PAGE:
Until last week, the closest I had ever come to seeing damage from a tornado was the famous twister on The Wizard of Oz. Here in Maine, we have blizzards and hurricanes, black flies and mud season, but tornados are something that happen in other places, to other people.
Last week, I witnessed the effects of tornado damage up close. We were driving south on Route 95 through North Carolina, the day after severe twisters ravaged that state, and even from the highway, the wreckage was apparent. Later, passing through some small towns, I saw scenes of destruction and despair. One scene stood out in my mind: a tree completely full of pink insulation -- wrenched from a house and somehow deposited on the branches. All around us, homes were flattened, trees were severed, and homeowners wore the look of resigned determination I've seen here after whopper snowstorms. The only difference? Instead of snow shovels, they were wielding chainsaws.
And now the twisters have devastated Alabama, and my heart aches for the many people I met there in February at Murder in the Magic City in Birmingham, and Murder on the Menu in Wetumpka. 194 people are estimated to have perished in Alabama alone: the 173 tornadoes that have ravaged the south are the deadliest since 1974. I'm writing this to let the mystery fans and authors that I met there know that we are thinking of them -- praying for them, and hoping that their lives can return to a "new" normal as soon as possible.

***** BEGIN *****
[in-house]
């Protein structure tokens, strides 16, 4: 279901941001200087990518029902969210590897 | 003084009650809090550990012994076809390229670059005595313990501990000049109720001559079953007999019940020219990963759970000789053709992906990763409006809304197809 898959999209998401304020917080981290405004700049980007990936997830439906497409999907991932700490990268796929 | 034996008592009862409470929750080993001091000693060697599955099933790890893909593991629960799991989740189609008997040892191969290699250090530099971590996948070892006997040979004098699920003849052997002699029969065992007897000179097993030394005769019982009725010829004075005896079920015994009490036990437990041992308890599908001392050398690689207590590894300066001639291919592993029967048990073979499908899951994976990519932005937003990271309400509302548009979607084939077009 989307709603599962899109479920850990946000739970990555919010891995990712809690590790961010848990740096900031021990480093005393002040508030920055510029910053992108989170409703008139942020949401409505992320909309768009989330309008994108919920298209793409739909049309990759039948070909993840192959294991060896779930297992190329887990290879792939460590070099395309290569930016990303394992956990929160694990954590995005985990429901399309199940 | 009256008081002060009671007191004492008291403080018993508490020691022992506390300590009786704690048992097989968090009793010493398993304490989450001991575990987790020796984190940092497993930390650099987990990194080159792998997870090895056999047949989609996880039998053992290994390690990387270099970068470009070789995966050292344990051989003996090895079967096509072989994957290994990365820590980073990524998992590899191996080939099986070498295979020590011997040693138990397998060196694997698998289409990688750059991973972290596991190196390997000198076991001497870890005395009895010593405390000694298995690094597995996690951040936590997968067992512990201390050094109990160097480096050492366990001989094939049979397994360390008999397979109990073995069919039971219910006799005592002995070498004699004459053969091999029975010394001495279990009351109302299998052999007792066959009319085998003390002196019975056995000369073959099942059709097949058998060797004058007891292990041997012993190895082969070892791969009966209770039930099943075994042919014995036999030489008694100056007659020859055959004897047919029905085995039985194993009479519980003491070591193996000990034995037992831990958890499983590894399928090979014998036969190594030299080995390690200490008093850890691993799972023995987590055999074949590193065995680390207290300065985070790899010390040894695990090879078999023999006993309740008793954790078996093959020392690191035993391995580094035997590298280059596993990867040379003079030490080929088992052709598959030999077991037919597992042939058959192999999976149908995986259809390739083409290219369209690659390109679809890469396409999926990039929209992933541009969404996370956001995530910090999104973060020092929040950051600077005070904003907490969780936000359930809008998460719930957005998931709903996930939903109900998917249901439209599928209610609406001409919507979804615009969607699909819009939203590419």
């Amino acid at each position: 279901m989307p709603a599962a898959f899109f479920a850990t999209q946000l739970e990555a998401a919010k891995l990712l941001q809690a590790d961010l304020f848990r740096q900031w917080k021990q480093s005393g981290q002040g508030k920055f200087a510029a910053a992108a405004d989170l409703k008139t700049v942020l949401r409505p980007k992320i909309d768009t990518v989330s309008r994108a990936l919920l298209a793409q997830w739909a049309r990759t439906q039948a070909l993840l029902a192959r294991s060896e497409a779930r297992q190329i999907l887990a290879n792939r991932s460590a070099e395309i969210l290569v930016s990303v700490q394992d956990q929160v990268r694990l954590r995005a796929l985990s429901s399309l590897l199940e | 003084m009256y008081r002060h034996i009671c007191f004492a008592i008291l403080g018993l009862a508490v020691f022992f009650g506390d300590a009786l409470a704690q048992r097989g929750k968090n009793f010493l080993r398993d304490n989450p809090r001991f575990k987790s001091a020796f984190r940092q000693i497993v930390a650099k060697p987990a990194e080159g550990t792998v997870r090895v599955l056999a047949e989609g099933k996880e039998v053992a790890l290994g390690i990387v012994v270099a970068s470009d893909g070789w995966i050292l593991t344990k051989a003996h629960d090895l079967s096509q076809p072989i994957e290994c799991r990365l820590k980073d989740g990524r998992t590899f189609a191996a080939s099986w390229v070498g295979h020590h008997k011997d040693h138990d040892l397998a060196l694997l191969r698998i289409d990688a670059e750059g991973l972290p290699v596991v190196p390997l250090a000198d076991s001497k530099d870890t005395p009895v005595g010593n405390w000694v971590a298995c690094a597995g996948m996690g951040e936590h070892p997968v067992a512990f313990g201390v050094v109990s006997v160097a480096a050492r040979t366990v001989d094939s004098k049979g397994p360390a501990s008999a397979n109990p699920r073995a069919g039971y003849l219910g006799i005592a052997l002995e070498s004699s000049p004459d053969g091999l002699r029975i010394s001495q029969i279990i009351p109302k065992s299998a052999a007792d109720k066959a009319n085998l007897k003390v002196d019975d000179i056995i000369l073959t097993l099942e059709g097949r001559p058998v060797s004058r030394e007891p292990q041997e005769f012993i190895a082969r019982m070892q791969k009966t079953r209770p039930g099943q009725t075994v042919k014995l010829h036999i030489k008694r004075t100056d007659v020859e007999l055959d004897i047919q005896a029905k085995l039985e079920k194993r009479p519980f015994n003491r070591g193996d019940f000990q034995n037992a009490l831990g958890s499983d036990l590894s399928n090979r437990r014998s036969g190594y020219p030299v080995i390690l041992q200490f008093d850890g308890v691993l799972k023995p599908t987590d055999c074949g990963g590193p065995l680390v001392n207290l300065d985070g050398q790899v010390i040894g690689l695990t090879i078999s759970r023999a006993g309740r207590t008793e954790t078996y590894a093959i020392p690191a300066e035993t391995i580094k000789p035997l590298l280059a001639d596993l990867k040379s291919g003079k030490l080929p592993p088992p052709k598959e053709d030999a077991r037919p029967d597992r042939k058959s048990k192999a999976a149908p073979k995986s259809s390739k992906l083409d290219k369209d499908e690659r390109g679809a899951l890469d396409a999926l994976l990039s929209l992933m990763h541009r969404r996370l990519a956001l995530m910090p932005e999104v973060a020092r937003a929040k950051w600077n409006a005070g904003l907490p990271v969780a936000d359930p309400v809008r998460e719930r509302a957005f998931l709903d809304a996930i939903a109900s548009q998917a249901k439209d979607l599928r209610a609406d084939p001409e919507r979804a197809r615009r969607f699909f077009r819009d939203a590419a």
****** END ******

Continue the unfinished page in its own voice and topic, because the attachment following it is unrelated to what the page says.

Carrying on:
I'm especially thinking of Margaret Fenton, who got me to taste my first-ever Fried Green Tomato BLT. (Yes -- it was delicious.) For those of us in the mystery genre world, Margaret is one of our champs: she works tirelessly to organize a great conference and promote our books. She's a writer herself (Little Lamb Lost) and a remarkable woman. Margaret -- I know I am not alone in thinking of you and wishing you and your family the best! Also Tammy, who organizes a fabulous luncheon and discussion in Wetumpka --- hope all is well....
What does this have to do with writing, you may be asking? Well, even though we may write our novels in a vacuum, we promote them in community. I absolutely loved meeting the writers and readers of Birmingham and Wetumpka. They are my friends, and in this dark time, I want them to know that they aren't forgotten.